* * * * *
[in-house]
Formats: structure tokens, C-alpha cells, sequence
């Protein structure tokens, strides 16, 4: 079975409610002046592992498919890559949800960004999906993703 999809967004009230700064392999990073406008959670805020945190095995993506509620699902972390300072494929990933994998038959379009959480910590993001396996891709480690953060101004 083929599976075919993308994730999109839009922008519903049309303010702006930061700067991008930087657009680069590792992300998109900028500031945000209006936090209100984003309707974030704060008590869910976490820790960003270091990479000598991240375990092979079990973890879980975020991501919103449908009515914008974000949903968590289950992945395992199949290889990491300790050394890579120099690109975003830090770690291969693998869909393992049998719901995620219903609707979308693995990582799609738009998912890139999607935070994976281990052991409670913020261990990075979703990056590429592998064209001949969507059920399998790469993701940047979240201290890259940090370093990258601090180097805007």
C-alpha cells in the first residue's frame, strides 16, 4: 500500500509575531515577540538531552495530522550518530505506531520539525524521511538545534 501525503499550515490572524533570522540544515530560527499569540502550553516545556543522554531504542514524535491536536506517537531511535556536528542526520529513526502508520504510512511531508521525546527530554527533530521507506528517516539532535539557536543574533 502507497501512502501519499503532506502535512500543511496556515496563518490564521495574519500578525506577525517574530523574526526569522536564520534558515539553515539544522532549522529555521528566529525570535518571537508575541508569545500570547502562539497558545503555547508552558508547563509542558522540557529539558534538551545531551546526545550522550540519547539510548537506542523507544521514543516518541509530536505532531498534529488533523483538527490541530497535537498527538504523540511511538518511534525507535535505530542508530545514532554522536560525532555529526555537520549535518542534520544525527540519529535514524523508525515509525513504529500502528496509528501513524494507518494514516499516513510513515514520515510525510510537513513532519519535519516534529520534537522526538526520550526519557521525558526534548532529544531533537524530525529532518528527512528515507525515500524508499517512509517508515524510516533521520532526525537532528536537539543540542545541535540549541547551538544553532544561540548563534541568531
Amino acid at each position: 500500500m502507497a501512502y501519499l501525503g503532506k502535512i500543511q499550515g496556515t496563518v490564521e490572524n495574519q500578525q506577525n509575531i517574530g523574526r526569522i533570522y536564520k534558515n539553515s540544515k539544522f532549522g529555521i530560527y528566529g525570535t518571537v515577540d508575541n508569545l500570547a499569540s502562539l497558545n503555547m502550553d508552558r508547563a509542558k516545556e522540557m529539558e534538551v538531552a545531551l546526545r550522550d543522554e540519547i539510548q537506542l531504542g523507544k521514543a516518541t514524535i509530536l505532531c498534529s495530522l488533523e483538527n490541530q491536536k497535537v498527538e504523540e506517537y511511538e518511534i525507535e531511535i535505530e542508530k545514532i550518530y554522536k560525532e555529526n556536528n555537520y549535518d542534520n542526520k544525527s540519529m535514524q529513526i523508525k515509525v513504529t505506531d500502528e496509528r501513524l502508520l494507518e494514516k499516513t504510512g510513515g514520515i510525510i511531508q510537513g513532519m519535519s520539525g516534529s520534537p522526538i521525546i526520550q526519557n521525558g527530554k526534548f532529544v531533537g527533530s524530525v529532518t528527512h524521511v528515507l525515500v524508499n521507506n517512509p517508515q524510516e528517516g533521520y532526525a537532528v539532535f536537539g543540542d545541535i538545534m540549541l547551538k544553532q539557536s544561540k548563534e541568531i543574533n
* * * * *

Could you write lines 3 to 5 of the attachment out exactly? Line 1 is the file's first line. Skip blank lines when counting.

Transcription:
């Protein structure tokens, strides 16, 4: 079975409610002046592992498919890559949800960004999906993703 999809967004009230700064392999990073406008959670805020945190095995993506509620699902972390300072494929990933994998038959379009959480910590993001396996891709480690953060101004 083929599976075919993308994730999109839009922008519903049309303010702006930061700067991008930087657009680069590792992300998109900028500031945000209006936090209100984003309707974030704060008590869910976490820790960003270091990479000598991240375990092979079990973890879980975020991501919103449908009515914008974000949903968590289950992945395992199949290889990491300790050394890579120099690109975003830090770690291969693998869909393992049998719901995620219903609707979308693995990582799609738009998912890139999607935070994976281990052991409670913020261990990075979703990056590429592998064209001949969507059920399998790469993701940047979240201290890259940090370093990258601090180097805007």
C-alpha cells in the first residue's frame, strides 16, 4: 500500500509575531515577540538531552495530522550518530505506531520539525524521511538545534 501525503499550515490572524533570522540544515530560527499569540502550553516545556543522554531504542514524535491536536506517537531511535556536528542526520529513526502508520504510512511531508521525546527530554527533530521507506528517516539532535539557536543574533 502507497501512502501519499503532506502535512500543511496556515496563518490564521495574519500578525506577525517574530523574526526569522536564520534558515539553515539544522532549522529555521528566529525570535518571537508575541508569545500570547502562539497558545503555547508552558508547563509542558522540557529539558534538551545531551546526545550522550540519547539510548537506542523507544521514543516518541509530536505532531498534529488533523483538527490541530497535537498527538504523540511511538518511534525507535535505530542508530545514532554522536560525532555529526555537520549535518542534520544525527540519529535514524523508525515509525513504529500502528496509528501513524494507518494514516499516513510513515514520515510525510510537513513532519519535519516534529520534537522526538526520550526519557521525558526534548532529544531533537524530525529532518528527512528515507525515500524508499517512509517508515524510516533521520532526525537532528536537539543540542545541535540549541547551538544553532544561540548563534541568531
Amino acid at each position: 500500500m502507497a501512502y501519499l501525503g503532506k502535512i500543511q499550515g496556515t496563518v490564521e490572524n495574519q500578525q506577525n509575531i517574530g523574526r526569522i533570522y536564520k534558515n539553515s540544515k539544522f532549522g529555521i530560527y528566529g525570535t518571537v515577540d508575541n508569545l500570547a499569540s502562539l497558545n503555547m502550553d508552558r508547563a509542558k516545556e522540557m529539558e534538551v538531552a545531551l546526545r550522550d543522554e540519547i539510548q537506542l531504542g523507544k521514543a516518541t514524535i509530536l505532531c498534529s495530522l488533523e483538527n490541530q491536536k497535537v498527538e504523540e506517537y511511538e518511534i525507535e531511535i535505530e542508530k545514532i550518530y554522536k560525532e555529526n556536528n555537520y549535518d542534520n542526520k544525527s540519529m535514524q529513526i523508525k515509525v513504529t505506531d500502528e496509528r501513524l502508520l494507518e494514516k499516513t504510512g510513515g514520515i510525510i511531508q510537513g513532519m519535519s520539525g516534529s520534537p522526538i521525546i526520550q526519557n521525558g527530554k526534548f532529544v531533537g527533530s524530525v529532518t528527512h524521511v528515507l525515500v524508499n521507506n517512509p517508515q524510516e528517516g533521520y532526525a537532528v539532535f536537539g543540542d545541535i538545534m540549541l547551538k544553532q539557536s544561540k548563534e541568531i543574533n